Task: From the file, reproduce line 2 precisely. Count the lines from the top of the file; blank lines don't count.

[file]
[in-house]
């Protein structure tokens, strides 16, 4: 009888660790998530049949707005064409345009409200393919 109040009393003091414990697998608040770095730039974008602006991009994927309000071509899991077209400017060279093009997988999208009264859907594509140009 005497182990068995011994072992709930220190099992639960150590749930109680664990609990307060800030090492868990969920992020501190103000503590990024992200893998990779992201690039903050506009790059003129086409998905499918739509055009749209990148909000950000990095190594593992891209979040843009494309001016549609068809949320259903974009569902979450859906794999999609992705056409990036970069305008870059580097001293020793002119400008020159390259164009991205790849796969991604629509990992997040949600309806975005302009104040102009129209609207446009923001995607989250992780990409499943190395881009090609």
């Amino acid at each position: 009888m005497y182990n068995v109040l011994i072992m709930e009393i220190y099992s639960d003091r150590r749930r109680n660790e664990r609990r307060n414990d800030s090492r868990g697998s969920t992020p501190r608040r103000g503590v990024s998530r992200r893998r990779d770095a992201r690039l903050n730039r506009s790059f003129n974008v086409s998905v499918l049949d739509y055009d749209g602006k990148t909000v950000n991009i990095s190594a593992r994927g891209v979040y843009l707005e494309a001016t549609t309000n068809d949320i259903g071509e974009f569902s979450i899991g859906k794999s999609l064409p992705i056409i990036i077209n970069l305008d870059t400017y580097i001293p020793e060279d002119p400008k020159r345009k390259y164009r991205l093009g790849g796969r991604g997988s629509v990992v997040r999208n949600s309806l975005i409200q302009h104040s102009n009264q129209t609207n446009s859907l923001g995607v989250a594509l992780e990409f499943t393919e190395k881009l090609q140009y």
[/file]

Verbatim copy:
């Protein structure tokens, strides 16, 4: 009888660790998530049949707005064409345009409200393919 109040009393003091414990697998608040770095730039974008602006991009994927309000071509899991077209400017060279093009997988999208009264859907594509140009 005497182990068995011994072992709930220190099992639960150590749930109680664990609990307060800030090492868990969920992020501190103000503590990024992200893998990779992201690039903050506009790059003129086409998905499918739509055009749209990148909000950000990095190594593992891209979040843009494309001016549609068809949320259903974009569902979450859906794999999609992705056409990036970069305008870059580097001293020793002119400008020159390259164009991205790849796969991604629509990992997040949600309806975005302009104040102009129209609207446009923001995607989250992780990409499943190395881009090609």